vi. Iron tests

vii. Others

b. Non-invasive diagnostic tests

i. Electrocardiogram (ECG)

ii. Chest X-ray

iii. Echocardiogram (heart ultrasound)

iv. Carotid ultrasound

v. Peripheral arterial ultrasound

vi. Venous studies

vii. Stress test

1. Treadmill

2. Treadmill with nuclear imaging

3. Stress-echocardiogram

4. Dobutamine-stress echocardiogram

5. Chemical stress test

• Calcium score (EBCT)

• 64-slice CT (CT-angiogram)

• Cardiac MRI

c. Invasive diagnostic tests

i. Cardiac catheterization

ii. Peripheral vascular angiogram

iii. Angiogram of aorta and large vessels

iv. Carotid angiogram

v. Right heart catheterization

vi. Transesophgeal echocardiogram (really, not that “invasive”!)

VII. How will they treat you? Know your treatment options! Make an educated choice!

VIII. Informed consent for special treatments and procedures.

IX. How to prevent cardiovascular disease. How to ignore media myths and invest your time and money wisely.

a. Weight.

b. Comparison of common diets.

c. Diet drugs

d. Exercise

e. Vitamins/supplements

f. Diabetes control and prevention.

g. High blood pressure control and prevention

h. High cholesterol control and prevention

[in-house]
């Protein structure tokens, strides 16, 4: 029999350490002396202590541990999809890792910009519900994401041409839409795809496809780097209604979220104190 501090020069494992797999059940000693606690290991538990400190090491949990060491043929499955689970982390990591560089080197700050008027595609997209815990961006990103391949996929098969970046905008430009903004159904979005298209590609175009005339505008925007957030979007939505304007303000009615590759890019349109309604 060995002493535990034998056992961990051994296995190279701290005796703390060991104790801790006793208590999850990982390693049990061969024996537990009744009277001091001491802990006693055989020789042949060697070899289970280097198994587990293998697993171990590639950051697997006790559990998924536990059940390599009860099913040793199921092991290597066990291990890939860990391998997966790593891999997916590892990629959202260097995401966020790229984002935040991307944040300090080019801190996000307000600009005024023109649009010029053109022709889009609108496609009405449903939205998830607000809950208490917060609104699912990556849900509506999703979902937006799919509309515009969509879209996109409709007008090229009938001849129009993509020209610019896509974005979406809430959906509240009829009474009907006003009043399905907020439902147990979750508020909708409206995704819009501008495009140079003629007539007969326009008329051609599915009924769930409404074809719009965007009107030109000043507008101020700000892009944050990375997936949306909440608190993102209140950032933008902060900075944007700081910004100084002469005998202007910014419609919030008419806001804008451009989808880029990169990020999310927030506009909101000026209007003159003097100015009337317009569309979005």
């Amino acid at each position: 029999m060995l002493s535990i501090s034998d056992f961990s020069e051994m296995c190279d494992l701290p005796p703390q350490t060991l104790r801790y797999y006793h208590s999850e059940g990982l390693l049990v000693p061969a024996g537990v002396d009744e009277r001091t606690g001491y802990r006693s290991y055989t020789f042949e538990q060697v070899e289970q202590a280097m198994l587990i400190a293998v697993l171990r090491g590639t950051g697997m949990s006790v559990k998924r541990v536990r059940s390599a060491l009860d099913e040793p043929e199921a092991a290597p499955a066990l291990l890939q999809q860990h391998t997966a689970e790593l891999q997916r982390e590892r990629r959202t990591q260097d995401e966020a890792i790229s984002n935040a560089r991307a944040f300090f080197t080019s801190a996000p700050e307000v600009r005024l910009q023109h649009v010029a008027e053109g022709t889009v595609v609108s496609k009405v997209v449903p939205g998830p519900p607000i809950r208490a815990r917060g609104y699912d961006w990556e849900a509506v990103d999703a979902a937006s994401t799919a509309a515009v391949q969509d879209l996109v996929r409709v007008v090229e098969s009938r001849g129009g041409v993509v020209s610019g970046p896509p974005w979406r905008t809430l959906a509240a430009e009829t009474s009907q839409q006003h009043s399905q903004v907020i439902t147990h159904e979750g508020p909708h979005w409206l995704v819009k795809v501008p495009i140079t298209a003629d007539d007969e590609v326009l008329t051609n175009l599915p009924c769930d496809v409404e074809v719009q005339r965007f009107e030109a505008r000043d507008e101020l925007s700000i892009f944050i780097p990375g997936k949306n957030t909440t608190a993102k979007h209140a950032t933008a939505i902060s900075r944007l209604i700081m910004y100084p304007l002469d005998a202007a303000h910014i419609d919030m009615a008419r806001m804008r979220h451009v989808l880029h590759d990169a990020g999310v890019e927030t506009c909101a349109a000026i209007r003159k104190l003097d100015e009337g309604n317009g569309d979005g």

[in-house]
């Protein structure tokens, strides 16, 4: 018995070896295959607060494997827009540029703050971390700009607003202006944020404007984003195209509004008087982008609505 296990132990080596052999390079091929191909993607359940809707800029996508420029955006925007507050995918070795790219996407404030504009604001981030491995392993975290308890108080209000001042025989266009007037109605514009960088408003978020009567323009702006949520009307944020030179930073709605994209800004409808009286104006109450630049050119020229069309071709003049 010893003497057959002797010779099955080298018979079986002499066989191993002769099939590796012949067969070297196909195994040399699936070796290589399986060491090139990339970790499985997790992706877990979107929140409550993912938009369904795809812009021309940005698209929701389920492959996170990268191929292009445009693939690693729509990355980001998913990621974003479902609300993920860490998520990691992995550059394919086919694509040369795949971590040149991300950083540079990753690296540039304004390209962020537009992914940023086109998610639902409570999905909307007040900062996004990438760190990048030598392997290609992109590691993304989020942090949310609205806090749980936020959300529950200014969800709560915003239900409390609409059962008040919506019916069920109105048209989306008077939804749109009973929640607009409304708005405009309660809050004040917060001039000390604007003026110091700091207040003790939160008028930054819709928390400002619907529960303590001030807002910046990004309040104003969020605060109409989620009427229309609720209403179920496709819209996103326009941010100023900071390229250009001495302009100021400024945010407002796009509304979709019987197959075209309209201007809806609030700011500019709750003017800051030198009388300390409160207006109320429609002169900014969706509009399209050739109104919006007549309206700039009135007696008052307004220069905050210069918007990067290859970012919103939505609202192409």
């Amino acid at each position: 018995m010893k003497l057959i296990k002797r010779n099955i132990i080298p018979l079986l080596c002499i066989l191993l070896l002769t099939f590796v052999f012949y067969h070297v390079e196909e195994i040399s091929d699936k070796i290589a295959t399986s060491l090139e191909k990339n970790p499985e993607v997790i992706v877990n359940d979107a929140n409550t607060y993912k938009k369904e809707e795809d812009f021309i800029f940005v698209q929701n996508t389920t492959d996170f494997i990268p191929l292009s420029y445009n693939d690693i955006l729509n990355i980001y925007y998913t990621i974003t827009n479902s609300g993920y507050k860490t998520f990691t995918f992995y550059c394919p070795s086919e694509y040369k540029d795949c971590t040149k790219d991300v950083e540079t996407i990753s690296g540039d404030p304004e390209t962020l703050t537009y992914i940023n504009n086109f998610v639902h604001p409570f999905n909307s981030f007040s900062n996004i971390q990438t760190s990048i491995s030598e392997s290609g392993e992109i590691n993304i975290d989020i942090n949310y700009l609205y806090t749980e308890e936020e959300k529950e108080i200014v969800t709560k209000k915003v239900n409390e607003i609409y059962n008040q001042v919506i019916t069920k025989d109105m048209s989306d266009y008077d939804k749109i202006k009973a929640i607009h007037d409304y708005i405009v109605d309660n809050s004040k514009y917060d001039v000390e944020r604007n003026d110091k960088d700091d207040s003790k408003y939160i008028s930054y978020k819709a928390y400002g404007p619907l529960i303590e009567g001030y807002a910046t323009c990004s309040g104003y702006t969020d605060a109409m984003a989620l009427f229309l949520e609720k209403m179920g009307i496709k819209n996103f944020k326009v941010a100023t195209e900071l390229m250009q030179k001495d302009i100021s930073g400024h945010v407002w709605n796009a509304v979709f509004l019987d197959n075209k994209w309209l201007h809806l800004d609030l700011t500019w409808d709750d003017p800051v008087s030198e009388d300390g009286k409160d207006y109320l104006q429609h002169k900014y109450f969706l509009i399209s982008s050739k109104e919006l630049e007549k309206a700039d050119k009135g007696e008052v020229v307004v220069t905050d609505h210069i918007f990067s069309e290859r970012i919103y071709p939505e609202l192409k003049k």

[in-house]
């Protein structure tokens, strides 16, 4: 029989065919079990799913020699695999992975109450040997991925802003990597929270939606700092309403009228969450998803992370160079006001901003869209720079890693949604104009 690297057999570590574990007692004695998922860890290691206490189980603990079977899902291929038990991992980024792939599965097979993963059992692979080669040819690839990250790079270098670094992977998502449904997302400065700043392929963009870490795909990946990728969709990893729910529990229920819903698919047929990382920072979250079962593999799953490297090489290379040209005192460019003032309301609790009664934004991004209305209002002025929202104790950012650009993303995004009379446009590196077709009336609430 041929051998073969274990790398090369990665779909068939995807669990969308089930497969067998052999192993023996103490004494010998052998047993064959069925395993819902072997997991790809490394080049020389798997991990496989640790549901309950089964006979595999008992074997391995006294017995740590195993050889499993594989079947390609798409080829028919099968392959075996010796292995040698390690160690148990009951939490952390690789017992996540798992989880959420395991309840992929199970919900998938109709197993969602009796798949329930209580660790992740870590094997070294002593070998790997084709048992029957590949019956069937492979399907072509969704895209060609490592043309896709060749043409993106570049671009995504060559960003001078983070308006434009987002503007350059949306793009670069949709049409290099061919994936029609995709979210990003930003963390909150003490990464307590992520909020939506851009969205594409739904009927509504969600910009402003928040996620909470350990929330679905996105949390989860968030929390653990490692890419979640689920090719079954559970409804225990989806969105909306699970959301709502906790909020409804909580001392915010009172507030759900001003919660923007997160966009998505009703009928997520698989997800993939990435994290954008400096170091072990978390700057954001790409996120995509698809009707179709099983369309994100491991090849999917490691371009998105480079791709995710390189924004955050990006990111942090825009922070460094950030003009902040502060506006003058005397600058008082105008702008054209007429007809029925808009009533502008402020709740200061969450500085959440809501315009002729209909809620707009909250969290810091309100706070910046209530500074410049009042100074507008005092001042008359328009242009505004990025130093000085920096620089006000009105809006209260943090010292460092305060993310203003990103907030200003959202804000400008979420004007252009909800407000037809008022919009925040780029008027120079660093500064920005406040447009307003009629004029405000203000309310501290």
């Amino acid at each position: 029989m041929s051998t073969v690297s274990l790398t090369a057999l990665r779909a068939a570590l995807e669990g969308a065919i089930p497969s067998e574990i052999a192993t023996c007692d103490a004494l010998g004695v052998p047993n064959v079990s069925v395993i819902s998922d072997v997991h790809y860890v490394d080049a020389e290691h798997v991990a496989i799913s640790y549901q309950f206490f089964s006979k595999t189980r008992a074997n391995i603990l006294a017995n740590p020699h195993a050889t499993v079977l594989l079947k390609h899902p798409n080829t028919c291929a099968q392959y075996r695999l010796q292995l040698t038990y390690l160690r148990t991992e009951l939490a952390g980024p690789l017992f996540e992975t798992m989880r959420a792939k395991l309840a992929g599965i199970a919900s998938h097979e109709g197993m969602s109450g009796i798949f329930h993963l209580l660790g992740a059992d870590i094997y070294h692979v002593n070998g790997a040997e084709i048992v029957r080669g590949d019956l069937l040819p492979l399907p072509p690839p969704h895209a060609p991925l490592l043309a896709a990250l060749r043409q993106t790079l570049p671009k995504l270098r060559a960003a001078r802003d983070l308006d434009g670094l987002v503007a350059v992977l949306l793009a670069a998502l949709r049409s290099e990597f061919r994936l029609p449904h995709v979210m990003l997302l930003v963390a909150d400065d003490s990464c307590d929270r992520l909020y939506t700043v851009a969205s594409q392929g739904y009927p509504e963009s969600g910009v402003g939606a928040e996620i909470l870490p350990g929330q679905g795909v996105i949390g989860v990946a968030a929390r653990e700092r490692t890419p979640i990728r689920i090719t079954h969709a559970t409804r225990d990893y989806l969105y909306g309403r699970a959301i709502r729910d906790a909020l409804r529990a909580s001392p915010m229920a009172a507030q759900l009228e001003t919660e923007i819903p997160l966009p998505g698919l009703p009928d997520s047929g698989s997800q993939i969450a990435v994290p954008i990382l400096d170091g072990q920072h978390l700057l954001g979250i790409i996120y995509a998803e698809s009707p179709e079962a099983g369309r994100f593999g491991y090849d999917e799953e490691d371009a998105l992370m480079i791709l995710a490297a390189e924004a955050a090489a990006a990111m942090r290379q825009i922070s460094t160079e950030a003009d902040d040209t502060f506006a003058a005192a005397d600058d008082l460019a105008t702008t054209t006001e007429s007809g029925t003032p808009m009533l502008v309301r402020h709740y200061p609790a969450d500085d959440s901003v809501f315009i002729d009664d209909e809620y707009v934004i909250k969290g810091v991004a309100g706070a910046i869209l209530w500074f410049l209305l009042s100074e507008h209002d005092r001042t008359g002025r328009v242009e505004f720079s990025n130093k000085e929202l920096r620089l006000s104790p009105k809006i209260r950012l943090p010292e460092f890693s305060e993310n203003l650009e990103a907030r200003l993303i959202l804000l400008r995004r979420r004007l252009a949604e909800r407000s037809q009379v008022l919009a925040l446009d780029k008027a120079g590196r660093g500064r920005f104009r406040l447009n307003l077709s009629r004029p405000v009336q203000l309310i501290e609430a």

i. Family history of heart disease: how to beat the odds?

j. Smoking: why it is bad and how to quit.

k. Stress management.

l. Sex: benefits for your heart.

m. Drugs for erectile dysfunction: is Viagra good for you?

X. Does gender matter? (Are men really different from women?).

XI. Common mistakes and misconceptions to avoid. Is your cardiologist your friend?

Things cardiologists never tell you. Introduction from your concerned cardiologist.

As a practicing cardiologist, I had to answer most unexpected questions every day. I did it meticulously each time, with a great sense of responsibility, and a great patience. I took my time. I wanted a patient to be happy with my explanation, so we are “on the same page”. Guess, what?

Once I had to deliver unpleasant news to a dear patient of mine. The news was: she had many blockages in her coronary arteries and her heart muscle became weak over years. She needed a bypass surgery. After a bypass surgery, which improves blood flow to the heart muscle, there was a chance that her heart muscle function would improve.

As usually, I went on and on about where the blockages were, what were the risks and the benefits of the open heart surgery, and how long was an expected recovery period.

Patient was listening to me attentively, without interruption, and agreed to the surgery at the end. Then I asked her, as I usually do, if she had any questions. I was stunned when she said:

“Doctor, I think I will have surgery done. I will go with your recommendations. I have only one question: are those veins coming to or from the heart?”